First of all, just like in any other religion, people are people, first and foremost. Some Pagans probably love roller coasters and some like Hello Kitty, but that doesn't mean all of them do. Secondly, it's very important that you understand (a) not all Pagans follow the rule of "Harm None" and (b) even among those who do follow it, there are varying interpretations.
For many Pagans, equally as important as the idea of caring about animals is the concept of responsible wildlife management. The fact is, in some areas, wild animals such as whitetail deer, antelope, and others have reached the status of nuisance animal. In the state of Ohio alone, in 2007, there were nearly 700,000 whitetails roaming around. Some are hit by cars, others die when the amount of animals in an area outweighs the available resources, and still more are plagued by disease caused by overpopulation. For many hunters, Pagan or not, eliminating some of these animals is seen as an act of mercy and of responsible wildlife management. Not only that, any responsible hunter does so fairly - no shooting at wolves from helicopters, or unethical practices like that.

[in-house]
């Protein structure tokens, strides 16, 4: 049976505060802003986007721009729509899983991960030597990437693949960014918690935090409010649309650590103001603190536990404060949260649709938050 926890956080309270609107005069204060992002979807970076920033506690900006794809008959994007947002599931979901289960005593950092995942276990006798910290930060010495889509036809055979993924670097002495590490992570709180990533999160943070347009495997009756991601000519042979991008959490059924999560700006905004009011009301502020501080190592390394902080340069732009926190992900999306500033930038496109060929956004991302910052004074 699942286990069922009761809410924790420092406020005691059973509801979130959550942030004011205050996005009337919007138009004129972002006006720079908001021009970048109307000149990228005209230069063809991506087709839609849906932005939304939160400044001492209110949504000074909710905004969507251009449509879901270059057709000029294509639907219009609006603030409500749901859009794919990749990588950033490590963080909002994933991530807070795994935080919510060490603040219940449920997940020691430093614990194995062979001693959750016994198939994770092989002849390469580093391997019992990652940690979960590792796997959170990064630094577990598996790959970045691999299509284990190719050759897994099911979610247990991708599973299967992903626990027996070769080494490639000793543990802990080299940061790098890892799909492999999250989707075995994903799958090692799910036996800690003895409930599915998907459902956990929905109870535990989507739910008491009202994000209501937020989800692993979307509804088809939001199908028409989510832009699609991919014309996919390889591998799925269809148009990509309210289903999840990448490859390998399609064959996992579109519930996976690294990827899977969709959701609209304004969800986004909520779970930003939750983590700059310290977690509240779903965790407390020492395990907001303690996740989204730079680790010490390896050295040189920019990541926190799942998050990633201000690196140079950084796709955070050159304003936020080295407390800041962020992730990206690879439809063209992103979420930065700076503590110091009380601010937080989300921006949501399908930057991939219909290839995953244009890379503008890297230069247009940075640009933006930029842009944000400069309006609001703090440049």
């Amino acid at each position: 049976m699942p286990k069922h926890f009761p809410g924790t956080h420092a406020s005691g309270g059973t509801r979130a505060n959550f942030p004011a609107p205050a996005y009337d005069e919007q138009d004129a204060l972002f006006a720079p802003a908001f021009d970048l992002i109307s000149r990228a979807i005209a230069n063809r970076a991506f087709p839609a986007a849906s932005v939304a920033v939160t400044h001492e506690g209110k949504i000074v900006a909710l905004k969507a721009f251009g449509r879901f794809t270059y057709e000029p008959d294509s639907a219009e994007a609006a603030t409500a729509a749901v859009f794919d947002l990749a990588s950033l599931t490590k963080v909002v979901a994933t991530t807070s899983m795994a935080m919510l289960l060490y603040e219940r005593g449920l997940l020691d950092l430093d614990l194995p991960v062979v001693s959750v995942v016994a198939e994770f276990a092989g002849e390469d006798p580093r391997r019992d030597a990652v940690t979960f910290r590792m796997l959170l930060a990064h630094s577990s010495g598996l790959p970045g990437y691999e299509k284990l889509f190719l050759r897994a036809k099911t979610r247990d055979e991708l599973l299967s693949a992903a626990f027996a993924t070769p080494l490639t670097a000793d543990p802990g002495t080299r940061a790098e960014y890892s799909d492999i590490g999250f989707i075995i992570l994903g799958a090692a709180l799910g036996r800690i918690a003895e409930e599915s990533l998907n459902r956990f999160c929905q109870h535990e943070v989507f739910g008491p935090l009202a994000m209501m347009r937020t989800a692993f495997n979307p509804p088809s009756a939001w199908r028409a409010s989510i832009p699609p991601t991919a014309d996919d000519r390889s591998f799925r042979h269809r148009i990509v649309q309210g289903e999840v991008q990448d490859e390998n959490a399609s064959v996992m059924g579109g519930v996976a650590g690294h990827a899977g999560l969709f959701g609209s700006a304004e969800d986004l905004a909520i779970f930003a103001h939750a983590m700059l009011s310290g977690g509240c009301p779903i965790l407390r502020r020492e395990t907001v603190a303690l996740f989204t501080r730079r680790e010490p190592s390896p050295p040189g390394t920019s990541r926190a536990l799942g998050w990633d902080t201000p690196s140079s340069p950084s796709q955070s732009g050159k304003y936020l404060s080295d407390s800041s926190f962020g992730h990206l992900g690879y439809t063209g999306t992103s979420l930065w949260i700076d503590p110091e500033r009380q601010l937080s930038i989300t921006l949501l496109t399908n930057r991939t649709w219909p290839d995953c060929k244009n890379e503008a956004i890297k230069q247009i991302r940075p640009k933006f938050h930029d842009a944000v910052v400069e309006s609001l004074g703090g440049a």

How do you think our ancient Pagan ancestors got their food? They hunted and fished and trapped, and caught it. Most of the Pagans in centuries gone by were not vegetarians. They were people of the land, who lived responsibly and caught what they could eat. What they didn't need, they left alone, allowing it to scamper away and go on to create life for the next season. Most ancient cultures had deities that personified the hunt. In parts of Britain, Herne (an aspect of Cernunnos) symbolized the wild hunt, and was depicted wearing the antlers of a great stag, carrying a bow and horn. In Greek mythology, Artemis is not only a goddess of the hunt, but also a protector of animals.
For a lot of modern Pagans, hunting is a way to get back to the natural world as our ancestors did, to provide healthy food for our family, and to pay tribute to those who survived hard times in centuries gone by. In some traditions, the hunt is still ritualized, and the deer or other animal is honored as sacred following the kill. Even the consumption of the animal is celebrated.
Hunting is one of those issues that there are clearly dividing lines on in the Pagan community. However, much like eating meat, it's one of those things that you don't have to do if you don't want to... but don't be surprised if people get irritated when you try to lecture at them about it.